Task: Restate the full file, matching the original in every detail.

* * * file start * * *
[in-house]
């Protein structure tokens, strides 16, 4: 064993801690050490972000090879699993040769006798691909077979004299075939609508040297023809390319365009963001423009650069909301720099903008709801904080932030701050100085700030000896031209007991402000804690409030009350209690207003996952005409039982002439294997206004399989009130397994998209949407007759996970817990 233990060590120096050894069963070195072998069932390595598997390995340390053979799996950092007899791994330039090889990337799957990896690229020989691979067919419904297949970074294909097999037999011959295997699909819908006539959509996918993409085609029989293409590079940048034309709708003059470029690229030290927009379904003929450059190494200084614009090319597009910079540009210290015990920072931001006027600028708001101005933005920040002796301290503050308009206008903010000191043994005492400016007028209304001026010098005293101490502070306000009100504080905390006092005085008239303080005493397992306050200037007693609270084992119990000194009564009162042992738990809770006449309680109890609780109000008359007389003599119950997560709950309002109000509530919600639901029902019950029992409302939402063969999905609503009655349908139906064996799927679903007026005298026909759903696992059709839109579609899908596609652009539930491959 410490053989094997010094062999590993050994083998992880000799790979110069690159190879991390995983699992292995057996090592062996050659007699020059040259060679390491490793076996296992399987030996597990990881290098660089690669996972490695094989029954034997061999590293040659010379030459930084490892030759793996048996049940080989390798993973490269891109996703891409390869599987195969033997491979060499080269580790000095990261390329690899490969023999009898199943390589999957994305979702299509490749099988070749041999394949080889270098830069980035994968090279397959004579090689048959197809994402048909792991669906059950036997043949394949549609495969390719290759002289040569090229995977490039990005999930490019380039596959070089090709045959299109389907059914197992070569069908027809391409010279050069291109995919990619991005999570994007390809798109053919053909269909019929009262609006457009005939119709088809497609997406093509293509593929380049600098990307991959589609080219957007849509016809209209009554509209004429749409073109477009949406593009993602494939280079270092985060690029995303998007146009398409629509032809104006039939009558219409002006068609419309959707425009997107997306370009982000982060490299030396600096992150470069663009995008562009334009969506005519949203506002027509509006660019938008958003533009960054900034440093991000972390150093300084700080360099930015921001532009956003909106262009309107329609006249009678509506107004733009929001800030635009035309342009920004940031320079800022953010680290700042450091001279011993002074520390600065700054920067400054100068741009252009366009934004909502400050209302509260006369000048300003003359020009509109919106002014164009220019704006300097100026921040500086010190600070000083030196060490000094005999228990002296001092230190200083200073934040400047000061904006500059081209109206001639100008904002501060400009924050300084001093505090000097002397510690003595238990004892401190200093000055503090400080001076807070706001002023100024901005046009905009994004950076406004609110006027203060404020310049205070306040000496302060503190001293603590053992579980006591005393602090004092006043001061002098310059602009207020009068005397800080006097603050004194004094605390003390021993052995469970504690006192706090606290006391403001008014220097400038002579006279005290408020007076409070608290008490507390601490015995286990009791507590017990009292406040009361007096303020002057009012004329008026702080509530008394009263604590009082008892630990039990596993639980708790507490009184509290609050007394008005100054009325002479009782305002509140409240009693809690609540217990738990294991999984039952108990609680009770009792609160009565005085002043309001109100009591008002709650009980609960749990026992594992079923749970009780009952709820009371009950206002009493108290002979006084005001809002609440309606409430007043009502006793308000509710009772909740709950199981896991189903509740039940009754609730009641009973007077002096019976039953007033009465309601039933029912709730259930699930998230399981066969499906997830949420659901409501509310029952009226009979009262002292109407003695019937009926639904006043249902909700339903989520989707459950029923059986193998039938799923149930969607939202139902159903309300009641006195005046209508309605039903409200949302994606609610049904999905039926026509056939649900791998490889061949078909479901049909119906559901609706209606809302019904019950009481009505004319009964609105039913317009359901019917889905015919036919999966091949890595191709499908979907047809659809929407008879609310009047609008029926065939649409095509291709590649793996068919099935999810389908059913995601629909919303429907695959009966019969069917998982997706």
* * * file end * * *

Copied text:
[in-house]
């Protein structure tokens, strides 16, 4: 064993801690050490972000090879699993040769006798691909077979004299075939609508040297023809390319365009963001423009650069909301720099903008709801904080932030701050100085700030000896031209007991402000804690409030009350209690207003996952005409039982002439294997206004399989009130397994998209949407007759996970817990 233990060590120096050894069963070195072998069932390595598997390995340390053979799996950092007899791994330039090889990337799957990896690229020989691979067919419904297949970074294909097999037999011959295997699909819908006539959509996918993409085609029989293409590079940048034309709708003059470029690229030290927009379904003929450059190494200084614009090319597009910079540009210290015990920072931001006027600028708001101005933005920040002796301290503050308009206008903010000191043994005492400016007028209304001026010098005293101490502070306000009100504080905390006092005085008239303080005493397992306050200037007693609270084992119990000194009564009162042992738990809770006449309680109890609780109000008359007389003599119950997560709950309002109000509530919600639901029902019950029992409302939402063969999905609503009655349908139906064996799927679903007026005298026909759903696992059709839109579609899908596609652009539930491959 410490053989094997010094062999590993050994083998992880000799790979110069690159190879991390995983699992292995057996090592062996050659007699020059040259060679390491490793076996296992399987030996597990990881290098660089690669996972490695094989029954034997061999590293040659010379030459930084490892030759793996048996049940080989390798993973490269891109996703891409390869599987195969033997491979060499080269580790000095990261390329690899490969023999009898199943390589999957994305979702299509490749099988070749041999394949080889270098830069980035994968090279397959004579090689048959197809994402048909792991669906059950036997043949394949549609495969390719290759002289040569090229995977490039990005999930490019380039596959070089090709045959299109389907059914197992070569069908027809391409010279050069291109995919990619991005999570994007390809798109053919053909269909019929009262609006457009005939119709088809497609997406093509293509593929380049600098990307991959589609080219957007849509016809209209009554509209004429749409073109477009949406593009993602494939280079270092985060690029995303998007146009398409629509032809104006039939009558219409002006068609419309959707425009997107997306370009982000982060490299030396600096992150470069663009995008562009334009969506005519949203506002027509509006660019938008958003533009960054900034440093991000972390150093300084700080360099930015921001532009956003909106262009309107329609006249009678509506107004733009929001800030635009035309342009920004940031320079800022953010680290700042450091001279011993002074520390600065700054920067400054100068741009252009366009934004909502400050209302509260006369000048300003003359020009509109919106002014164009220019704006300097100026921040500086010190600070000083030196060490000094005999228990002296001092230190200083200073934040400047000061904006500059081209109206001639100008904002501060400009924050300084001093505090000097002397510690003595238990004892401190200093000055503090400080001076807070706001002023100024901005046009905009994004950076406004609110006027203060404020310049205070306040000496302060503190001293603590053992579980006591005393602090004092006043001061002098310059602009207020009068005397800080006097603050004194004094605390003390021993052995469970504690006192706090606290006391403001008014220097400038002579006279005290408020007076409070608290008490507390601490015995286990009791507590017990009292406040009361007096303020002057009012004329008026702080509530008394009263604590009082008892630990039990596993639980708790507490009184509290609050007394008005100054009325002479009782305002509140409240009693809690609540217990738990294991999984039952108990609680009770009792609160009565005085002043309001109100009591008002709650009980609960749990026992594992079923749970009780009952709820009371009950206002009493108290002979006084005001809002609440309606409430007043009502006793308000509710009772909740709950199981896991189903509740039940009754609730009641009973007077002096019976039953007033009465309601039933029912709730259930699930998230399981066969499906997830949420659901409501509310029952009226009979009262002292109407003695019937009926639904006043249902909700339903989520989707459950029923059986193998039938799923149930969607939202139902159903309300009641006195005046209508309605039903409200949302994606609610049904999905039926026509056939649900791998490889061949078909479901049909119906559901609706209606809302019904019950009481009505004319009964609105039913317009359901019917889905015919036919999966091949890595191709499908979907047809659809929407008879609310009047609008029926065939649409095509291709590649793996068919099935999810389908059913995601629909919303429907695959009966019969069917998982997706």